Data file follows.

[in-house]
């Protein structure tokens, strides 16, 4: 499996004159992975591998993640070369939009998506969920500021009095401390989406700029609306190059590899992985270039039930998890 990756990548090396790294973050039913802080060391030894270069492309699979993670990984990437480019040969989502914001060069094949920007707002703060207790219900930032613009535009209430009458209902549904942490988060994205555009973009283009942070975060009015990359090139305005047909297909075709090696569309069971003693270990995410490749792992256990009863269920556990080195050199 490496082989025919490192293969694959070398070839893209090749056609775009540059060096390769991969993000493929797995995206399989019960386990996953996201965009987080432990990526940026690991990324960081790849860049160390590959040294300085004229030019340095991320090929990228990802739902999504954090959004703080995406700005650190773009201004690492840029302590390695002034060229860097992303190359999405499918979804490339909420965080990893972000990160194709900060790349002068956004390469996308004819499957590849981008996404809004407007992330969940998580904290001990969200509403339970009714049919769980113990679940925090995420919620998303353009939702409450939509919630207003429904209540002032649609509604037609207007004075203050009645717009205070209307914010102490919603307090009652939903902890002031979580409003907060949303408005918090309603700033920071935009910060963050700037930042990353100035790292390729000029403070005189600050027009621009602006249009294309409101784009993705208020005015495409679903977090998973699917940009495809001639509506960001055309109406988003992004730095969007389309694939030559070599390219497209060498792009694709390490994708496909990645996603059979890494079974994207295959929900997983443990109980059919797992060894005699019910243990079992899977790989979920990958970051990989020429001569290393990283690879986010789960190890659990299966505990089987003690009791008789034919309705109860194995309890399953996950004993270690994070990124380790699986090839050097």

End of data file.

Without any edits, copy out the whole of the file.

[in-house]
């Protein structure tokens, strides 16, 4: 499996004159992975591998993640070369939009998506969920500021009095401390989406700029609306190059590899992985270039039930998890 990756990548090396790294973050039913802080060391030894270069492309699979993670990984990437480019040969989502914001060069094949920007707002703060207790219900930032613009535009209430009458209902549904942490988060994205555009973009283009942070975060009015990359090139305005047909297909075709090696569309069971003693270990995410490749792992256990009863269920556990080195050199 490496082989025919490192293969694959070398070839893209090749056609775009540059060096390769991969993000493929797995995206399989019960386990996953996201965009987080432990990526940026690991990324960081790849860049160390590959040294300085004229030019340095991320090929990228990802739902999504954090959004703080995406700005650190773009201004690492840029302590390695002034060229860097992303190359999405499918979804490339909420965080990893972000990160194709900060790349002068956004390469996308004819499957590849981008996404809004407007992330969940998580904290001990969200509403339970009714049919769980113990679940925090995420919620998303353009939702409450939509919630207003429904209540002032649609509604037609207007004075203050009645717009205070209307914010102490919603307090009652939903902890002031979580409003907060949303408005918090309603700033920071935009910060963050700037930042990353100035790292390729000029403070005189600050027009621009602006249009294309409101784009993705208020005015495409679903977090998973699917940009495809001639509506960001055309109406988003992004730095969007389309694939030559070599390219497209060498792009694709390490994708496909990645996603059979890494079974994207295959929900997983443990109980059919797992060894005699019910243990079992899977790989979920990958970051990989020429001569290393990283690879986010789960190890659990299966505990089987003690009791008789034919309705109860194995309890399953996950004993270690994070990124380790699986090839050097």